New Zealand's current and future science heroes are nearing the deadline to enter the 2012 Prime Minister's Science Prizes. The prizes are this country's most prestigious science awards, with a total of $1 million on offer.
Entries for four of the prizes close on Tuesday 24 July. They are:
The Prime Minister's Science Prize, $500,000
To an individual or team which has made a transformative discovery or achievement in science that has had a significant impact on New Zealand or internationally
The Prime Minister's MacDiarmid Emerging Scientist Prize, $200,000
To an outstanding emerging scientist undertaking research for a PhD or within five years of the date of the award of a PhD
The Prime Minister's Science Teacher Prize, $150,000
To a science teacher for outstanding achievement in teaching science
The Prime Minister's Science Media Communication Prize, $100,000
To a practising scientist who is an effective communicator, to provide them with an opportunity to further develop their knowledge and capability in science media communication
The fifth prize, the 2012 Future Scientist Prize, will be awarded to the Supreme Award recipient from the Royal Society of New Zealand's 'Realise the Dream' competition and provides a $50,000 tertiary scholarship to the winner.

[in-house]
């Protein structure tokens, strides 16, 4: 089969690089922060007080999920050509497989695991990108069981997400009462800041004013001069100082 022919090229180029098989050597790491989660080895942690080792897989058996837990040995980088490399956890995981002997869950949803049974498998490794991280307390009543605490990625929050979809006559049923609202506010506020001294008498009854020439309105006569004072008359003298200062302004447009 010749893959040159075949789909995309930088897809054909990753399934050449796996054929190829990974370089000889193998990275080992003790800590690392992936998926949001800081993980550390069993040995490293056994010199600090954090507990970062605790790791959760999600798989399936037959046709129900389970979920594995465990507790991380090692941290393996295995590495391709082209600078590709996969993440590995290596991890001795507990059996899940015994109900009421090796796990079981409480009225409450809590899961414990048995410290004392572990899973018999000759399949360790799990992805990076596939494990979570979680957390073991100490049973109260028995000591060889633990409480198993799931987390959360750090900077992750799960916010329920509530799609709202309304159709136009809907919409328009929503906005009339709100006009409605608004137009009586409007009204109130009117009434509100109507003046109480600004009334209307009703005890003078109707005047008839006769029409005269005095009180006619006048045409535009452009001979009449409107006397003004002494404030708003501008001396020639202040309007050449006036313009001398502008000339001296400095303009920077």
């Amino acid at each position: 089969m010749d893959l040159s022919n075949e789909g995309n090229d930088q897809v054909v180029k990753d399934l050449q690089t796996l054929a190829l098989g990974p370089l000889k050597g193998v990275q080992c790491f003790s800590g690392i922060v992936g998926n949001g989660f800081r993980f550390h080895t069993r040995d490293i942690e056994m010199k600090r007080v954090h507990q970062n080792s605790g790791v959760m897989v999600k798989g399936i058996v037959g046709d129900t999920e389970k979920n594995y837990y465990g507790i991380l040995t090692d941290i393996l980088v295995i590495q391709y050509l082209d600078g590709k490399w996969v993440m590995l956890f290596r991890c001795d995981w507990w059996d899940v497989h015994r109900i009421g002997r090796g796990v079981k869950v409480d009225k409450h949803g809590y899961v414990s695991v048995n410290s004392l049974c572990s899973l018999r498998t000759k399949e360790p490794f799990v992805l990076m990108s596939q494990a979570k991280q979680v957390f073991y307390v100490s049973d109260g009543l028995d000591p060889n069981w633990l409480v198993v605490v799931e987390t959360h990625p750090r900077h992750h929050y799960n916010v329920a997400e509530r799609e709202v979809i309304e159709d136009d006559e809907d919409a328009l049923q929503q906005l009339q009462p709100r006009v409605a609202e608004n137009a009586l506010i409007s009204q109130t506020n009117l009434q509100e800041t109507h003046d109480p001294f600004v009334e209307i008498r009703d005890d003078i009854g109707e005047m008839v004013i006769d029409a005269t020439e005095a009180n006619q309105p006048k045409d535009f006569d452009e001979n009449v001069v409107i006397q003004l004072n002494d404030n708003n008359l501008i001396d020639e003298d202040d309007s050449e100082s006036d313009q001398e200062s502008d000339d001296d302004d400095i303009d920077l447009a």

This is the fourth year the high-value science prizes have been offered. The prizes recognise the contribution science and innovation makes to economic growth, and the impact and importance of science on New Zealanders' lives.
The 2011 Prime Minister's Science Prize was won by a NIWA - Otago University Chemical and Physical Oceanography team led by Professor Philip Boyd for research that is helping to guide international decisions on mitigating climate change.
Professor Boyd says winning the prize has opened doors for the team both in New Zealand and internationally. The 2011 Prime Minister's MacDiarmid Emerging Scientist, Rob McKay, also experienced international acclaim.
"One of the things that surprised me the most was the international attention and recognition this award has. It has led to invitations to be involved in scientific planning committees and will help fund international collaboration in world-class laboratories," he says.
To find out more about the Prime Minister's Science Prizes visit:
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